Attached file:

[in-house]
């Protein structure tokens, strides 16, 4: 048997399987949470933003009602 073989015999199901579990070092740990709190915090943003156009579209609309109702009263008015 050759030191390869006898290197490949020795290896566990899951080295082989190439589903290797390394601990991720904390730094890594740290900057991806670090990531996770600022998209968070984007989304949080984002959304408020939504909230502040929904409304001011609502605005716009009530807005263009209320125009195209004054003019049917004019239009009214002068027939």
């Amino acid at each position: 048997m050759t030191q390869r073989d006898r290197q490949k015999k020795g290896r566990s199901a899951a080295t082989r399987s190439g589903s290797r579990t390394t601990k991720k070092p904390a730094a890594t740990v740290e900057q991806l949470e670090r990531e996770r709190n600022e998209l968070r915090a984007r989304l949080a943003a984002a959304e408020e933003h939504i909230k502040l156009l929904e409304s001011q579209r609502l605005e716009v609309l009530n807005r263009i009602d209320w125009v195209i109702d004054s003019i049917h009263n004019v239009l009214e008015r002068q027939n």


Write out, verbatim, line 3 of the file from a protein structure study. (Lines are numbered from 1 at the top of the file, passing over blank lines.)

């Amino acid at each position: 048997m050759t030191q390869r073989d006898r290197q490949k015999k020795g290896r566990s199901a899951a080295t082989r399987s190439g589903s290797r579990t390394t601990k991720k070092p904390a730094a890594t740990v740290e900057q991806l949470e670090r990531e996770r709190n600022e998209l968070r915090a984007r989304l949080a943003a984002a959304e408020e933003h939504i909230k502040l156009l929904e409304s001011q579209r609502l605005e716009v609309l009530n807005r263009i009602d209320w125009v195209i109702d004054s003019i049917h009263n004019v239009l009214e008015r002068q027939n």